Furthermore, there has to be a consensus and an agreement among the most important political elements in the country over the issue of adopting a constitution or constitutional changes. In this case, not only that the public was not informed about the substance of the changes, not only that some of the most important political parties knew nothing about it, but--and that is the most tragic thing of all--an entire federal unit, in this case Montenegro, was completely excluded from these activities.
This is an unprecedented case in the history of constitutional law, in that the parliament of a state--in this case of Montenegro--was informed about the changes to the federal constitution only when one deputy read aloud a Tanjug news item during the parliamentary session.
Mr. Sturanovic keeps avoiding discussing how the crisis in the relations between Montenegro and Serbia, that is in the Yugoslav federation, first started. He wants to mention neither the law on the selection of federal deputies for the Upper House of the Federal Parliament, nor the decision of the Federal Constitutional Court that practically ordered the Parliament of Montenegro to adopt a new law.
Mr. Sturanovic, it is absolutely clear that our Socialist People's Party does not represent all of Montenegro. And, by the same token, it is clear as well that your coalition...is not Montenegro and has no business trying to claim to be so, as you are doing right now.
According to the 1998 election results, the Socialist People's Party won some 125,000 votes from adult citizens of Montenegro, or some 37 percent of the electorate. The Socialist People's Party [demands a corresponding share of the representation] in the Upper House.
Mr. Sturanovic, your Democratic Party of Socialists, and therefore the parliamentary majority of Montenegro, did not want to implement the decision of the federal Constitutional Court, although, as a lawyer, you must be aware that decisions of the Constitutional Court are binding on everybody.
This is why the recent constitutional changes were in essence "forced" by the regime in Montenegro. If the Montenegrin government had...allowed all the parliamentary parties from Montenegro to be represented in the Upper House, these constitutional changes would not have been necessary.
But you did not want to accept proportional representation in the Upper House. You ignored the will of some 125,000 adult citizens of Montenegro by a legal "outrage."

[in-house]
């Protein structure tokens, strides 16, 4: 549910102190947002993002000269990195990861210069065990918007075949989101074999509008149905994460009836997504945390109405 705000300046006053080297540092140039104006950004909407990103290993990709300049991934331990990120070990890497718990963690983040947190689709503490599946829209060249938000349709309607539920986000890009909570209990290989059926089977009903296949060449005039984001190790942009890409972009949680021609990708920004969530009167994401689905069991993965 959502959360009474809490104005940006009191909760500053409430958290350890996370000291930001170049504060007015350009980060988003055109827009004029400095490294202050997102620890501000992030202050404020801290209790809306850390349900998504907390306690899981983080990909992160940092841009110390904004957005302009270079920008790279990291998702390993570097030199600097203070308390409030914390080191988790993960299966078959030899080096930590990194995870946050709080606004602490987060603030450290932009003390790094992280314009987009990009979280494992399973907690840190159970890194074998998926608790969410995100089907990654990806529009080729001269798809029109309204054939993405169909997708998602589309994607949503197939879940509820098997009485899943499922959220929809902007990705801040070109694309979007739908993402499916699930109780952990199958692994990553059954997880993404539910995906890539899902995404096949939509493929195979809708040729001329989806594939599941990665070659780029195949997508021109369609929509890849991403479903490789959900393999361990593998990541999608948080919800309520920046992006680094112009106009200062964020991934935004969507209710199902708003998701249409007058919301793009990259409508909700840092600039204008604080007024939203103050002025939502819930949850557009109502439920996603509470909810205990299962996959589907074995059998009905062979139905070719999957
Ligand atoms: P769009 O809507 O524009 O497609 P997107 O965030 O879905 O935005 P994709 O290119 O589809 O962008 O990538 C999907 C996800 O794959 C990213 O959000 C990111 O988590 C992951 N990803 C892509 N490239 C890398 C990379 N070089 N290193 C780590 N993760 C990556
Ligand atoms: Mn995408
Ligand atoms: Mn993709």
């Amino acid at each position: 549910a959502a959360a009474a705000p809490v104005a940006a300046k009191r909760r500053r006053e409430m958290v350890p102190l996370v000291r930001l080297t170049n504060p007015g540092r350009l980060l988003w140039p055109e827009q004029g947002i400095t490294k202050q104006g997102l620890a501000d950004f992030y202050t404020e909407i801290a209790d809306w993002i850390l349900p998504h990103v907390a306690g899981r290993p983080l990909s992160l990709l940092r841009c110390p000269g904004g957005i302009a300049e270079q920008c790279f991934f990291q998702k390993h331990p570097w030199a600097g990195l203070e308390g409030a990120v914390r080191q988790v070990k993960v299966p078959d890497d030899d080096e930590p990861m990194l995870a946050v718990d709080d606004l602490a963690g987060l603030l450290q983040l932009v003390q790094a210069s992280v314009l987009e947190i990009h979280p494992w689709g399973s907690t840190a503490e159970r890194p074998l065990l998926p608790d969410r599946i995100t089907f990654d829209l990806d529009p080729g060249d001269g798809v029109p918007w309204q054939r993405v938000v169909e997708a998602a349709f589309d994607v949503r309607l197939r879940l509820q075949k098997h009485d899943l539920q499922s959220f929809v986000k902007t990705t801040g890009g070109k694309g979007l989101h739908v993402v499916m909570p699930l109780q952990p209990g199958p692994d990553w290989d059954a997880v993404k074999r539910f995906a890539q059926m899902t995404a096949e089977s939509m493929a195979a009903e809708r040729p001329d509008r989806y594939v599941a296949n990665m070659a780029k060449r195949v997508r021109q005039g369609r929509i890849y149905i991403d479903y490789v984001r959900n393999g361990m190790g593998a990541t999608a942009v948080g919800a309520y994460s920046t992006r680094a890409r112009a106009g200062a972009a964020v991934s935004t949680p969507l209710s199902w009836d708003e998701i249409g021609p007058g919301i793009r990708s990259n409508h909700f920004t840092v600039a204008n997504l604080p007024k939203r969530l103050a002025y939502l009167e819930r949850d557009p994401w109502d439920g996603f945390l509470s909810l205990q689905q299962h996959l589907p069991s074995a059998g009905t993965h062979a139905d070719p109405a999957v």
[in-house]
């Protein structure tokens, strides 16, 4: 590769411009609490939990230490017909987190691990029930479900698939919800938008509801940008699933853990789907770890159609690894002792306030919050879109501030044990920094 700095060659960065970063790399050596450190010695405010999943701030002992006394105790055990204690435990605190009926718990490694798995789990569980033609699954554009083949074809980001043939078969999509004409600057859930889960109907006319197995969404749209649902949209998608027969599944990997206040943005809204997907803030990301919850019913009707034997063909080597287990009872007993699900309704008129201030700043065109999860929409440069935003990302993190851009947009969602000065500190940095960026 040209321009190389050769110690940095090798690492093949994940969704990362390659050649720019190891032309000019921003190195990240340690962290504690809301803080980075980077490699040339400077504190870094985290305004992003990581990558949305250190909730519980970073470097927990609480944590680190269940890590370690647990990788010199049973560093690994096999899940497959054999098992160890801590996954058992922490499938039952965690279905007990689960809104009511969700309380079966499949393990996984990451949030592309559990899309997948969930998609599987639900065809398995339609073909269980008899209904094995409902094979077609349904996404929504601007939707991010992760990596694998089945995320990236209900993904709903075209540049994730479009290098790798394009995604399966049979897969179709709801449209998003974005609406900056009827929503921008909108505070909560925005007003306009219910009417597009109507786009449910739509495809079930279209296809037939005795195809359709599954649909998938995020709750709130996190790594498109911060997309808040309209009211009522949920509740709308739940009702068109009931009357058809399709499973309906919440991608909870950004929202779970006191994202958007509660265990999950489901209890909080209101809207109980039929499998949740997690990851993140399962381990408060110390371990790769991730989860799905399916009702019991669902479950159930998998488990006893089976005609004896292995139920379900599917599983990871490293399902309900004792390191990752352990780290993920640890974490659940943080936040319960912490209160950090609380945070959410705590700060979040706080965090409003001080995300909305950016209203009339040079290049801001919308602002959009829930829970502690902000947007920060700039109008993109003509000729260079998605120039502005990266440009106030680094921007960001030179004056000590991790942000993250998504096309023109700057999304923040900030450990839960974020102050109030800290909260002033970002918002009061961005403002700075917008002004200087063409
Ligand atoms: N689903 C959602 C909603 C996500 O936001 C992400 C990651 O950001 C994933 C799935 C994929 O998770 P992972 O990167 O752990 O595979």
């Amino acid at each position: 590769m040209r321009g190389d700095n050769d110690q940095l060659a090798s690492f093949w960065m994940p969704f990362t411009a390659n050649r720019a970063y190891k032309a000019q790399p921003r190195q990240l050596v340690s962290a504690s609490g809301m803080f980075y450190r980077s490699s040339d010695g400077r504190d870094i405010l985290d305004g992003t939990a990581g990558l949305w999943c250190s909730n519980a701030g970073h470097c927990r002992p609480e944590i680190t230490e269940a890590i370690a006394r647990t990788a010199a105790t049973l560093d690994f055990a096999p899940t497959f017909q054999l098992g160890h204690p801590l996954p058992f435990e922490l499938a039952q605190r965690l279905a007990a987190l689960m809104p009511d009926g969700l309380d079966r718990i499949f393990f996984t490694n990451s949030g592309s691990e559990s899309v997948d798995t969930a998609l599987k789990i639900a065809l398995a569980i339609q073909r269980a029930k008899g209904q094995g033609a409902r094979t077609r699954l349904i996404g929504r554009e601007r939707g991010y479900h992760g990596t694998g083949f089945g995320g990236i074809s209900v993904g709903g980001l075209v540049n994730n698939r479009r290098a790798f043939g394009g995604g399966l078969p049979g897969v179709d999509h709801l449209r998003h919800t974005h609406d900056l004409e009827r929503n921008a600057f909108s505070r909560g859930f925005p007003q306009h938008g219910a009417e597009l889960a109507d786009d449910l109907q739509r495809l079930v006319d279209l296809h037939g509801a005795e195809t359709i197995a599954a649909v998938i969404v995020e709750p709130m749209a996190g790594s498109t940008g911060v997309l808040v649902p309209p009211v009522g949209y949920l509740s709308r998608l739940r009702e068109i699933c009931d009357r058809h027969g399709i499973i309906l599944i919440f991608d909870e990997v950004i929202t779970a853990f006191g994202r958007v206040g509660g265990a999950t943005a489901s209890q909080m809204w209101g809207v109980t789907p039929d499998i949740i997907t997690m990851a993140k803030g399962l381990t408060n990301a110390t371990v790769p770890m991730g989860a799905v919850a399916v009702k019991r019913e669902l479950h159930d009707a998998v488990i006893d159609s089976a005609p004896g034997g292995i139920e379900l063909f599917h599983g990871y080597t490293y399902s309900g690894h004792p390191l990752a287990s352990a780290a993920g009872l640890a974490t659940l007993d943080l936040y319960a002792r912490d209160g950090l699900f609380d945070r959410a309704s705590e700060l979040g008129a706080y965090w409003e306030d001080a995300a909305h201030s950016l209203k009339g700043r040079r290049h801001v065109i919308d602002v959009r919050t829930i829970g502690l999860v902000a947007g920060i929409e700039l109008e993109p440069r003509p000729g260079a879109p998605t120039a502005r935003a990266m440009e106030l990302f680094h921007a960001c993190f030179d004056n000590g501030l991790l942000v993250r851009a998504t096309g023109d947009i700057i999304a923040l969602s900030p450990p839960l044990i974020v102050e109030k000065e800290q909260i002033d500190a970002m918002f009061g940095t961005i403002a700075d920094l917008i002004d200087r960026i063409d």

Therefore, these constitutional amendments do not infringe upon either the basic principles of the Yugoslav federation, or the principle of equality between Montenegro and Serbia and their respective citizens.... The only thing that has been changed is the way the deputies of the Upper House and the president of the Federal Republic of Yugoslavia are to be elected. In the future, they will be elected directly by the citizens. Is there anything more democratic?
Mr. Simonovic, let me first tell you that neither the Democratic Party of Socialists nor I avoid any topic, and therefore we do not avoid the one you have just imposed: the election of the deputies for the Upper House of the Federal Parliament. You must be aware that in terms of existing legislation, the law adopted by the Parliament of Montenegro is absolutely correct because the Constitution of the Republic of Montenegro, as well as the Constitution of the Federal Republic of Yugoslavia, provide for the election of the deputies to the Upper House according to the law of each federal unit.
And do you, as a man of the law, comply with the decisions of the Federal Constitutional Court?
I will come to that point, too. Let me finish first. The constitution does not stipulate whether the law on selection of deputies for the Upper House must be bsed on a plurality system or on proportional representation. The constitution has left it to the federal units to choose their [own respective] electoral systems.
Therefore, the law on the selection of deputies for the Upper House was adopted by the Parliament of Montenegro and, according to that law, a 20-member delegation was selected for the Upper House. For two years now, that delegation has been denied access to the Federal Parliament and cannot participate in its activities.
And what about the Federal Constitutional Court's decision?
The fact is that the Federal Constitutional Court's decision from--as far as I can remember, 20 December 1998--said that the Montenegrin law that ended the mandate of the aforementioned six deputies of the Upper House contradicted the Constitution of the Federal Republic of Yugoslavia. However, it is the Constitutional Court of the federal unit in question and not that of the federation that has jurisdiction over that issue.
You refuse to take the law seriously, and there is nothing I can do about that. You do not want to respect [a ruling by] the Federal Constitutional Court. Your party colleagues used to call it a political court. We from the SNP (Socialist People's Party) have never dared to call the Constitutional Court of Montenegro political; on the contrary, we have always respected its decisions and we always will, just like we will always carry out the decisions of the Federal Constitutional Court. Mr. Sturanovic, that is because constitutional courts are guardians of constitutions.